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Being an Informed Patient

By Dr. Gulshan Harjee Email By Dr. Gulshan Harjee
October 2012
Being an Informed Patient

Question: In today’s medical environment, how can a patient be sure that a doctor or a hospital is not recommending an X-ray or a test simply to protect themselves, or to bulk up the billing? How can a patient ensure that the recommended tests and procedures are truly needed? Similarly, when facing complicated illnesses, how can a patient make good choices about expensive, invasive, and sometimes risky procedures and testing that are recommended to them?

In an era of competitive insurance plans and premiums, patients have various options of what plan to choose for their families. Healthcare reform has recently brought opportunities for coverage for people who previously could not find coverage, e.g., preexisting conditions, students able to continue to have coverage until age 26 years on their parents’ plans, no charge for once-a-year annual physical (AP), and options for the health savings account (HSA).

There is no need to question the AP with preventive coverage: the office visit itself, the annual blood test, mammogram, 10-year colonoscopy, annual pap smear, and prostate test (PSA). There is enough data that AP and preventive health care does allow for early detection of disease and opportunities of cure, and decreased morbidity and mortality.

For other situations, one can go on WebMD.com even before going to the doctor to get an idea of what to expect. Tests and procedures for certain conditions and situations are clear cut, published and managed by protocol; there will be no difference in opinion from institution to institution or physician to physician, provided similar drugs and technology are available. (This would not be the case, for example, in developing countries where expertise and certain treatments may not be available. In that situation, perhaps one is at the mercy of whatever there is available at that point in time.) If there is any suspicion that a physician is suggesting a test that seems out of line, get a second opinion. Even in academic institutions there can be differences in the management styles of problems.

Certain factors help assure patients that they are not getting unneeded procedures: Insurance companies’ mission is legally to not pay claims, to collect premiums, to bill penalties, to raise premiums as needed to bulk their bottom line with the physician and hospitals holding the bag. Furthermore, insurance companies, Medicare, Medicaid, and technology companies have lobbied to make electronic medical records (EMR) mandatory for the healthcare industry, one theory being that it will allow them to control fraud. Services in health care are paid by a complex slew of codes, both ICD (from the World Health Organization) and CPT (from the American Medical Association). Even a $10 bill will only be paid when accompanied by matching double sets of codes. This drastically curbs opportunities for bulking up a bill. When used as intended, EMR can help avoid duplication and help with diagnosis and treatment. Critics suggest that because there is not enough federal oversight now, EMR can also make it easy to add charges fraudulently. [See the reference cited at end of this article.] It is helpful to have someone with you in the hospital to help you record procedures done as well as instructions given.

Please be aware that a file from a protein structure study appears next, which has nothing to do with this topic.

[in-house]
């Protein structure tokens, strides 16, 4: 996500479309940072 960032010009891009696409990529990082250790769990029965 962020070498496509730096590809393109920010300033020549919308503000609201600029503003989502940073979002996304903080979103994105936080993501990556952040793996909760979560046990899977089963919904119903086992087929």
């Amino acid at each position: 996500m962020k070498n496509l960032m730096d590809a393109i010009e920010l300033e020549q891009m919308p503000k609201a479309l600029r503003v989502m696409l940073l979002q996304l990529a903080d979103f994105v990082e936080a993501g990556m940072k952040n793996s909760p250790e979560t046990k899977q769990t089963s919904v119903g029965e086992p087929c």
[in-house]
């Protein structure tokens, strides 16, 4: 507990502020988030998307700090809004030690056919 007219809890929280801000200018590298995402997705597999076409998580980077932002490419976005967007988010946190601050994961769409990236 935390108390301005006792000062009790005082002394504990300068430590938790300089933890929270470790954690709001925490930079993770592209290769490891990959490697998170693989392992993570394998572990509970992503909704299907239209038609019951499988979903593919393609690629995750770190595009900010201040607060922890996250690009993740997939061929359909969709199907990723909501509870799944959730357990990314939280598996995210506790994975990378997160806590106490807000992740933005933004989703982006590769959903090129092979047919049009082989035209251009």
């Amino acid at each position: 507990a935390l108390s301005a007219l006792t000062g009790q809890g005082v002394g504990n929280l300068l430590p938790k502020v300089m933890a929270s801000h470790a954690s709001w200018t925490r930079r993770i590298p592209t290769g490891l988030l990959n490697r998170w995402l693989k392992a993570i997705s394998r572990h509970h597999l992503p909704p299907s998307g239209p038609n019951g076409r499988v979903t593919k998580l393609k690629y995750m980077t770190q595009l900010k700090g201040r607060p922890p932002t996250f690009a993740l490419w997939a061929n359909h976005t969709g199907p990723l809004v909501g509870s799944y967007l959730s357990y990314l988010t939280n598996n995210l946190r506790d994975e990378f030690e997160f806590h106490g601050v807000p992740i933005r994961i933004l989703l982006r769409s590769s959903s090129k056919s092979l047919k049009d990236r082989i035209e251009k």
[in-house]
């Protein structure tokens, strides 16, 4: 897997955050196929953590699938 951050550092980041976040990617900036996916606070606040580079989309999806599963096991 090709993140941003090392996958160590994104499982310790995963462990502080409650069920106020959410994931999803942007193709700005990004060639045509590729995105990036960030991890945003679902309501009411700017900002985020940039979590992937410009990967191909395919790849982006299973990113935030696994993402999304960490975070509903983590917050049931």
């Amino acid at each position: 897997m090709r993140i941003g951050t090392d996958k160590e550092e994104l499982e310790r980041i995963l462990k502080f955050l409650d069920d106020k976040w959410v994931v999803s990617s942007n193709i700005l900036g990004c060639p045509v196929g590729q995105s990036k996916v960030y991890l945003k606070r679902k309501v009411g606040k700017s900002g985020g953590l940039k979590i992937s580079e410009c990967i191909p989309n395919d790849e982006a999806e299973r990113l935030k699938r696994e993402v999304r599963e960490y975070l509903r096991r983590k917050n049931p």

When doctor-shopping or hospital-shopping, check Healthgrades.com (one of Time magazine’s 50 best websites of 2011), look at websites, patient reviews online, and even the state licensing board.

Although patients may not want to spend money, tests may be needed. I myself experienced recently a patient who asked me to prescribe her an osteoporosis medicine because her mother was on one at her age and her younger sister was already on one. She did not want a DEXA scan to first actually give me an opportunity to see if she had the condition and if she would give me a marker to compare and monitor treatment with time. She accused me of making money at the cost of her illness. She was upset that she would need a DEXA and have to pay for it since her plan prescribed the test under her annual deductible. Within minutes she had smeared me on social network accusing me of making money. Although I had encouraged her to seek a second opinion, she chose to instead write me up to her insurance carrier.

There are many examples of patients suspecting doctors and hospitals of bulking their bottom line. However, the human body is intricate; doctors cannot be expected to treat by intuition but rather in concert with test reports and data.

[Gulshan Harjee, M.D., is a board certified internist in private practice with an emphasis on prevention. Please email your health and medical questions for consideration in this column to: gharjee@comcast.net. The material in this column is of a general nature, and must not be construed as specific medical advice. This column rotates monthly along with the Fitness Lifestyle column by Aarti Patel.]

Website Bonus Feature added and article updated on October 2, 2012

"Medicare Bills Rise as Records Turn Electronic" By Reed Abelson, Julie Creswell, and Griff Palmer.
The New York Times, September 21, 2012.


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